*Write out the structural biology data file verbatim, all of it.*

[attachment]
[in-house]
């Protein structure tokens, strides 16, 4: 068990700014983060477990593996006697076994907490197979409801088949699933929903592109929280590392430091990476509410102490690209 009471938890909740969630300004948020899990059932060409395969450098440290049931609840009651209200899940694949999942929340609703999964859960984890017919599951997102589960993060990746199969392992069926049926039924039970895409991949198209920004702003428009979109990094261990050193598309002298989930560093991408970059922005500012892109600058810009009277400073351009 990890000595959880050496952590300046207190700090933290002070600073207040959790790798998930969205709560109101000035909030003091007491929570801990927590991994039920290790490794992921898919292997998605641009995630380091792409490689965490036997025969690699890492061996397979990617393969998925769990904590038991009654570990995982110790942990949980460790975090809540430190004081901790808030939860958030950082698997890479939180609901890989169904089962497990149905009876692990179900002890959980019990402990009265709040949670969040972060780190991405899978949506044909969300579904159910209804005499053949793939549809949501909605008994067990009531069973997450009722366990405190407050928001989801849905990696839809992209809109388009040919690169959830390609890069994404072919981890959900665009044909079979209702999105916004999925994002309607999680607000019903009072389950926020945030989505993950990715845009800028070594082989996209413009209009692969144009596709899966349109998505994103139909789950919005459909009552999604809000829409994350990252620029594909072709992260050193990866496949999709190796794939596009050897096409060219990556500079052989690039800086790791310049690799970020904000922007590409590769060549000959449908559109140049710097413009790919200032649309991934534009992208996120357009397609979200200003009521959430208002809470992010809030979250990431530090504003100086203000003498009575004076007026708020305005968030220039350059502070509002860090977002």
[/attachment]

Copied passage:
[in-house]
């Protein structure tokens, strides 16, 4: 068990700014983060477990593996006697076994907490197979409801088949699933929903592109929280590392430091990476509410102490690209 009471938890909740969630300004948020899990059932060409395969450098440290049931609840009651209200899940694949999942929340609703999964859960984890017919599951997102589960993060990746199969392992069926049926039924039970895409991949198209920004702003428009979109990094261990050193598309002298989930560093991408970059922005500012892109600058810009009277400073351009 990890000595959880050496952590300046207190700090933290002070600073207040959790790798998930969205709560109101000035909030003091007491929570801990927590991994039920290790490794992921898919292997998605641009995630380091792409490689965490036997025969690699890492061996397979990617393969998925769990904590038991009654570990995982110790942990949980460790975090809540430190004081901790808030939860958030950082698997890479939180609901890989169904089962497990149905009876692990179900002890959980019990402990009265709040949670969040972060780190991405899978949506044909969300579904159910209804005499053949793939549809949501909605008994067990009531069973997450009722366990405190407050928001989801849905990696839809992209809109388009040919690169959830390609890069994404072919981890959900665009044909079979209702999105916004999925994002309607999680607000019903009072389950926020945030989505993950990715845009800028070594082989996209413009209009692969144009596709899966349109998505994103139909789950919005459909009552999604809000829409994350990252620029594909072709992260050193990866496949999709190796794939596009050897096409060219990556500079052989690039800086790791310049690799970020904000922007590409590769060549000959449908559109140049710097413009790919200032649309991934534009992208996120357009397609979200200003009521959430208002809470992010809030979250990431530090504003100086203000003498009575004076007026708020305005968030220039350059502070509002860090977002």